To my understanding, the Cosmic Microwave Background Radiation (CMBR) is light released during the recombination epoch where the formation of neutral hydrogen atoms allowed for a sudden drop in the universe's free electron density, hence allowing for light to travel long distances undisturbed by Compton scattering for the first time. This light has been travelling throughout the transparent universe since recombination, and after redshifting, is exactly the CMBR we observe.
The source of the photons in the first place, as far as I know, is thermal radiation of the particles in the universe during the time of recombination. This is caused by the microscopic oscillations of matter particles, and should produce a continuous blackbody spectrum consistent with Planck's Law. Indeed, this is what we observe the CMBR to be like.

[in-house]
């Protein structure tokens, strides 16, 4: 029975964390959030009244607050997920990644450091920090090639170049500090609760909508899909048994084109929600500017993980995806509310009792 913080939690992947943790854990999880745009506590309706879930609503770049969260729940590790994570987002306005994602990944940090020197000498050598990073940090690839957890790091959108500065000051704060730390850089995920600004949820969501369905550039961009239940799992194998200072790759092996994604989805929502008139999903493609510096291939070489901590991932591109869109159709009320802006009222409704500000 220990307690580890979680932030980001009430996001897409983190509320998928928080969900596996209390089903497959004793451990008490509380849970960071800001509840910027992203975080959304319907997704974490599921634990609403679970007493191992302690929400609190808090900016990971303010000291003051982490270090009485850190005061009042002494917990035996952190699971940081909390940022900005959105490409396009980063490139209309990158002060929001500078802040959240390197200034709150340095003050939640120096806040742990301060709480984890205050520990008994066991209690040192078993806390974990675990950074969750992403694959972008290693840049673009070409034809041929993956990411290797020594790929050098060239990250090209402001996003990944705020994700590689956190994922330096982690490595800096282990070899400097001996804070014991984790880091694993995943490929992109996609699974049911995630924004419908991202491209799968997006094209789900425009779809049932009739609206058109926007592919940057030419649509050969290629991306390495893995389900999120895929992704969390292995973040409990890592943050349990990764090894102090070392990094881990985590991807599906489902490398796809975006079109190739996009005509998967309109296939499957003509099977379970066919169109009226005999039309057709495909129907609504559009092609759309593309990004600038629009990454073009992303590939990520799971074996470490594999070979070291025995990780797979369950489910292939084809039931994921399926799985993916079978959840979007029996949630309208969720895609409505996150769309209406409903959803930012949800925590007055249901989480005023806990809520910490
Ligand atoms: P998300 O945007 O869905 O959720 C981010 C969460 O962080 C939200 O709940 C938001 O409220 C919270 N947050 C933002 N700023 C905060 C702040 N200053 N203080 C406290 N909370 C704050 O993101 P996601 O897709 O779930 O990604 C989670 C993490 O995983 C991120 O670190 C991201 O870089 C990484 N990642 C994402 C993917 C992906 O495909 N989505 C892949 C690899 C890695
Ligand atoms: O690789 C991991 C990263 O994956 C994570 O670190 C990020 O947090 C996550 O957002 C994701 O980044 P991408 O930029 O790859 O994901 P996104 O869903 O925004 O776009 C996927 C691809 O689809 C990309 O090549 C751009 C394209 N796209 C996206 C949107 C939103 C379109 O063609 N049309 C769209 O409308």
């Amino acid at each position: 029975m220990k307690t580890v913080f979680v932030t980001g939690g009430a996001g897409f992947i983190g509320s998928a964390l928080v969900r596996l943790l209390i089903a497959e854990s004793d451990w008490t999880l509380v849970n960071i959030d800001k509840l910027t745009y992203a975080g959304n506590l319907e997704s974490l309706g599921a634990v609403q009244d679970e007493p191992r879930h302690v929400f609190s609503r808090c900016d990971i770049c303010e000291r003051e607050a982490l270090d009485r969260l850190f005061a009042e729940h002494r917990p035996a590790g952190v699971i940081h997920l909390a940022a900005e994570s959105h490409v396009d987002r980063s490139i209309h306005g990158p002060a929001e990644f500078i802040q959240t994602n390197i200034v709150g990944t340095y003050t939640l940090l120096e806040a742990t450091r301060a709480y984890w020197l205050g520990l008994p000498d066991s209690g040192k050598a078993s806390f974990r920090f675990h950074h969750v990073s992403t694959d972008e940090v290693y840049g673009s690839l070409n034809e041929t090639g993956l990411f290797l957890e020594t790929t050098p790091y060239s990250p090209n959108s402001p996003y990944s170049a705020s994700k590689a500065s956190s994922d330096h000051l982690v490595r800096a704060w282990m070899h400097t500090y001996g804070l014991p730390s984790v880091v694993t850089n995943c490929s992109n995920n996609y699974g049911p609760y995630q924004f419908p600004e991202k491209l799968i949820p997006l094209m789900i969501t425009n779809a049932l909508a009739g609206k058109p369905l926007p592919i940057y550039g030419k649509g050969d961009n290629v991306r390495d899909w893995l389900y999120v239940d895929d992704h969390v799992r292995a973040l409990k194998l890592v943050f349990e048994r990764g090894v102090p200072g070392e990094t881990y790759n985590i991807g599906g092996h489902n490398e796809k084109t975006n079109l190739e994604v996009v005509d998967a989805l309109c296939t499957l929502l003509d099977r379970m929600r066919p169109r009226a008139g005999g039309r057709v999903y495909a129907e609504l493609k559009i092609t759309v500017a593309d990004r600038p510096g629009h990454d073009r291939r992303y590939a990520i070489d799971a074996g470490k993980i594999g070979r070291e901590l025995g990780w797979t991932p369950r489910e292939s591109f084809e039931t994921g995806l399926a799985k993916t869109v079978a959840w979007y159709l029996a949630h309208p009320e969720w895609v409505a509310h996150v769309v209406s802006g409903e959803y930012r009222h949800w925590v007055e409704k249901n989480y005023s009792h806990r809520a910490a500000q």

However, during recombination of hydrogen atoms (and I guess the heavier elements too), photons were emitted as atoms which formed in excited state quickly transitioned to the more energetically favourable ground state. I would have expected that this would contribute emission lines corresponding especially to the spectral lines of hydrogen. This is not what we observe and the CMBR almost perfectly follows an ideal blackbody curve.
Q. What happened to these photons reemitted by hydrogen during recombination?